Mar. 4: Spanish & Portuguese present Luís Madureira on Theatre in Mozambique

Microsoft Word - Madureira.docx 

“Where ‘God is like a Longing’: Theater and Social Vulnerability in Mozambique.”

Tuesday, March 4th — 4:30 pm
Georgian Room, Indiana Memorial Union

The result of research conducted in Maputo, Mozambique between February and December 2010, Professor Luís Madureira’s paper aims to understand how the sustained and diverse performance culture that has thrived in Mozambique since the early 1980s entails a novel and effective mode of exercising citizenship—to gauge the extent to which, for both spectators and theatre workers, drama constituted a powerful form of political participation.

Operating under the assumption that Mozambican theatre opened up spaces for the negotiation and re-articulation of ethnic, class and gender identifications both against and alongside dominant nationalist discourses, in the course of my investigation, I was compelled to rethink my hypotheses. In the paper I will be presenting, I will try to explain why I needed to revise my original hypothesis and will then attempt to broach an interrogation of how (and indeed whether), in the course of Mozambique’s tumultuous recent history, theater has succeeded in catalyzing, or at least symbolizing, social change and political participation in rural and peri-urban zones.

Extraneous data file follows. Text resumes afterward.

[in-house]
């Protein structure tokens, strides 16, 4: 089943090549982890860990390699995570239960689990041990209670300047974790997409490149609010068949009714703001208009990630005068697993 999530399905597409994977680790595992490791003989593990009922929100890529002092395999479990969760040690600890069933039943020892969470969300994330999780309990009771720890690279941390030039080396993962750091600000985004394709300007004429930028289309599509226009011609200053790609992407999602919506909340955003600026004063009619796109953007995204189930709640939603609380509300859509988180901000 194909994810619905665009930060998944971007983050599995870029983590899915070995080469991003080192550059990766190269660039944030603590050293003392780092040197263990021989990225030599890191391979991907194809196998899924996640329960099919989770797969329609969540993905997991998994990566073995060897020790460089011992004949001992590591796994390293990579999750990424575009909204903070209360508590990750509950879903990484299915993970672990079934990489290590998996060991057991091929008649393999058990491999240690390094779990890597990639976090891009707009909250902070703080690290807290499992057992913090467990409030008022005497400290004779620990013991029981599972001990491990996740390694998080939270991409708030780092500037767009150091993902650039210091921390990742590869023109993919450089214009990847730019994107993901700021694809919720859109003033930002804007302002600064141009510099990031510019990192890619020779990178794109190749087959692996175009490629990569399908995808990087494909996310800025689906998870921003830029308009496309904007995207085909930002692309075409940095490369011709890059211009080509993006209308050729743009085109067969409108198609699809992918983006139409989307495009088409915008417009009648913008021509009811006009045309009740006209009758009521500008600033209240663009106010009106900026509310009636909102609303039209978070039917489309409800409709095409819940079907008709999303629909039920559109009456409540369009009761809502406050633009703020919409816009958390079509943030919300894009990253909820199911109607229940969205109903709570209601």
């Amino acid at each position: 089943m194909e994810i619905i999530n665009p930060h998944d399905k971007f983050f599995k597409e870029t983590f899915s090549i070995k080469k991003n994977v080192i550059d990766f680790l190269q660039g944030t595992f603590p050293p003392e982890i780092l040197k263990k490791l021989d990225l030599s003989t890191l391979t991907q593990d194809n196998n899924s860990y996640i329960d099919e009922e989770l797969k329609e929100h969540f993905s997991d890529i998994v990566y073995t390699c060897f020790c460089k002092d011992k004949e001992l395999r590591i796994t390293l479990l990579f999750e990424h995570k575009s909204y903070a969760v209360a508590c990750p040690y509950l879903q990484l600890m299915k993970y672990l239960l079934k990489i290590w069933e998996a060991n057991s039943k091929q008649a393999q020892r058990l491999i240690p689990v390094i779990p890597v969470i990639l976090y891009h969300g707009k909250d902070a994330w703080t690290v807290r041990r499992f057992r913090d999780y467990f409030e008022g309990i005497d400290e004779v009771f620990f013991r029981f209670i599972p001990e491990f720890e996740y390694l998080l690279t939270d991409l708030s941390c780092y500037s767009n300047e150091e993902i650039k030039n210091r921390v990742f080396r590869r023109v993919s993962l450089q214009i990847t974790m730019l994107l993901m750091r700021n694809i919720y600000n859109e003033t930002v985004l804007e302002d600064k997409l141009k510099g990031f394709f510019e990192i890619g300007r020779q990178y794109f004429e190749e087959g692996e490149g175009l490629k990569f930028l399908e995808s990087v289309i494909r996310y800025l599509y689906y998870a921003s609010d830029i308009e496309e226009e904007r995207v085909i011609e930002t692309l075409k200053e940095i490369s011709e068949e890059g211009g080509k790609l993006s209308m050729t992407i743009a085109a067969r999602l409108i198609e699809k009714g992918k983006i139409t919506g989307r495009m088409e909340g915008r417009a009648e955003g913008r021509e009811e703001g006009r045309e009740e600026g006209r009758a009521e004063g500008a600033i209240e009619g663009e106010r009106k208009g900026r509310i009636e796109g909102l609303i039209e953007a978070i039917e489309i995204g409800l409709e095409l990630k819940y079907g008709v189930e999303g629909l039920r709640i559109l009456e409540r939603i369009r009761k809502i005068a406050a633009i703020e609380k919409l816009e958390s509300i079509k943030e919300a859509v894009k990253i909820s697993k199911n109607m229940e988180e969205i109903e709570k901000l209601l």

Luís Madureira

Dr. Luís Madureira, University of Wisconsin – Madison


LUÍS MADUREIRA earned his Ph.D. in Comparative Literature from the University of California at San Diego, and his major areas of specialization include Luso-Brazilian colonial and postcolonial studies, as well as Modernism and Modernity in Latin America, Africa and the Caribbean. He has written two books, Imaginary Geographies in Portuguese and Lusophone-African Literature: Narratives of Discovery and Empire (Mellen 2007), which studies figurations of empire, nation and revolution in Portuguese and Lusophone African literatures, and Cannibal Modernities: Postcoloniality and the Avant-garde in Caribbean and Brazilian Literature (University of Virginia Press  2005), a reexamination of the Brazilian and Caribbean avant-gardes from a postcolonial perspective. He has published several articles on topics ranging from Luso-Brazilian literature and cinema to early modern travel narratives and postcolonial theory. His current research focuses on Mozambican theatre and the politics of time in contemporary Lusophone fiction.

Co-sponsored by the Department of Spanish and Portuguese, the Department of Theater, Drama and Contemporary Dance, and IU’s African Studies Program.